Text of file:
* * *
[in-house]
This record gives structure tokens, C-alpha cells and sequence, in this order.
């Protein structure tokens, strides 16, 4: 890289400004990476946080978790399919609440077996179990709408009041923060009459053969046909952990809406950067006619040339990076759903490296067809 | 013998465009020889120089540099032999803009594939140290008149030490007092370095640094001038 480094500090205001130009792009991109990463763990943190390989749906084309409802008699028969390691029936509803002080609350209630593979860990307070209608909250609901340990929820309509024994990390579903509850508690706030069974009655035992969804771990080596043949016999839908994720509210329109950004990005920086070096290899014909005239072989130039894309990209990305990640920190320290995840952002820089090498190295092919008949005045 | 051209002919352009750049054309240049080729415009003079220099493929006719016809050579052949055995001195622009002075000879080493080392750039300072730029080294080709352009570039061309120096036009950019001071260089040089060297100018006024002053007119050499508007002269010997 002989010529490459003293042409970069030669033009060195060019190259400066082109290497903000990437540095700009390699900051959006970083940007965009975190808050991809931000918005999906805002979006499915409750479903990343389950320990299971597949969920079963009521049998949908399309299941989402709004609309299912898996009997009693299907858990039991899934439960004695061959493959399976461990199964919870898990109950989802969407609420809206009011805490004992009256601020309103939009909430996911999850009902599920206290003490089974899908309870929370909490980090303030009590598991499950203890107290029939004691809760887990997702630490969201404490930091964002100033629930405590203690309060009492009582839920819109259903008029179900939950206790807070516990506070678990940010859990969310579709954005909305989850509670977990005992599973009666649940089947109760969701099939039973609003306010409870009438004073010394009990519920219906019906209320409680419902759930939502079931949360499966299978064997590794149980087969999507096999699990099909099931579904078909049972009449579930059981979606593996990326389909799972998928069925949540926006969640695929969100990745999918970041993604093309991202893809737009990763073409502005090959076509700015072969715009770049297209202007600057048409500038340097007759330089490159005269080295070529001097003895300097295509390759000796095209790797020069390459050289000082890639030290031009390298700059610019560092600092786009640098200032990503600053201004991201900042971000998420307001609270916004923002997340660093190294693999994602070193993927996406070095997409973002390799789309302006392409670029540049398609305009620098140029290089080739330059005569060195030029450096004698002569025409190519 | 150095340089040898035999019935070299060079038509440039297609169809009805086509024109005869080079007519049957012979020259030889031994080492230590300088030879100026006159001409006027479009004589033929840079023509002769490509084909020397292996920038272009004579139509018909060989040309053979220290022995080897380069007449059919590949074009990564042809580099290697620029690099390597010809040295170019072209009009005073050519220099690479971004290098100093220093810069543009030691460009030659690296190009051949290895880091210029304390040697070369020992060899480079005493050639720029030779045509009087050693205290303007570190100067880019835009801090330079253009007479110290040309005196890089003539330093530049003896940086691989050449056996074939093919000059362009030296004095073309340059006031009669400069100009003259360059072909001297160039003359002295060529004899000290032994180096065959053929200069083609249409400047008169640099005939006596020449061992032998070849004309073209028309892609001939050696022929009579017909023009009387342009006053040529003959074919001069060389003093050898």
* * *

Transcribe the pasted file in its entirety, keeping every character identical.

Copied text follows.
[in-house]
This record gives structure tokens, C-alpha cells and sequence, in this order.
């Protein structure tokens, strides 16, 4: 890289400004990476946080978790399919609440077996179990709408009041923060009459053969046909952990809406950067006619040339990076759903490296067809 | 013998465009020889120089540099032999803009594939140290008149030490007092370095640094001038 480094500090205001130009792009991109990463763990943190390989749906084309409802008699028969390691029936509803002080609350209630593979860990307070209608909250609901340990929820309509024994990390579903509850508690706030069974009655035992969804771990080596043949016999839908994720509210329109950004990005920086070096290899014909005239072989130039894309990209990305990640920190320290995840952002820089090498190295092919008949005045 | 051209002919352009750049054309240049080729415009003079220099493929006719016809050579052949055995001195622009002075000879080493080392750039300072730029080294080709352009570039061309120096036009950019001071260089040089060297100018006024002053007119050499508007002269010997 002989010529490459003293042409970069030669033009060195060019190259400066082109290497903000990437540095700009390699900051959006970083940007965009975190808050991809931000918005999906805002979006499915409750479903990343389950320990299971597949969920079963009521049998949908399309299941989402709004609309299912898996009997009693299907858990039991899934439960004695061959493959399976461990199964919870898990109950989802969407609420809206009011805490004992009256601020309103939009909430996911999850009902599920206290003490089974899908309870929370909490980090303030009590598991499950203890107290029939004691809760887990997702630490969201404490930091964002100033629930405590203690309060009492009582839920819109259903008029179900939950206790807070516990506070678990940010859990969310579709954005909305989850509670977990005992599973009666649940089947109760969701099939039973609003306010409870009438004073010394009990519920219906019906209320409680419902759930939502079931949360499966299978064997590794149980087969999507096999699990099909099931579904078909049972009449579930059981979606593996990326389909799972998928069925949540926006969640695929969100990745999918970041993604093309991202893809737009990763073409502005090959076509700015072969715009770049297209202007600057048409500038340097007759330089490159005269080295070529001097003895300097295509390759000796095209790797020069390459050289000082890639030290031009390298700059610019560092600092786009640098200032990503600053201004991201900042971000998420307001609270916004923002997340660093190294693999994602070193993927996406070095997409973002390799789309302006392409670029540049398609305009620098140029290089080739330059005569060195030029450096004698002569025409190519 | 150095340089040898035999019935070299060079038509440039297609169809009805086509024109005869080079007519049957012979020259030889031994080492230590300088030879100026006159001409006027479009004589033929840079023509002769490509084909020397292996920038272009004579139509018909060989040309053979220290022995080897380069007449059919590949074009990564042809580099290697620029690099390597010809040295170019072209009009005073050519220099690479971004290098100093220093810069543009030691460009030659690296190009051949290895880091210029304390040697070369020992060899480079005493050639720029030779045509009087050693205290303007570190100067880019835009801090330079253009007479110290040309005196890089003539330093530049003896940086691989050449056996074939093919000059362009030296004095073309340059006031009669400069100009003259360059072909001297160039003359002295060529004899000290032994180096065959053929200069083609249409400047008169640099005939006596020449061992032998070849004309073209028309892609001939050696022929009579017909023009009387342009006053040529003959074919001069060389003093050898």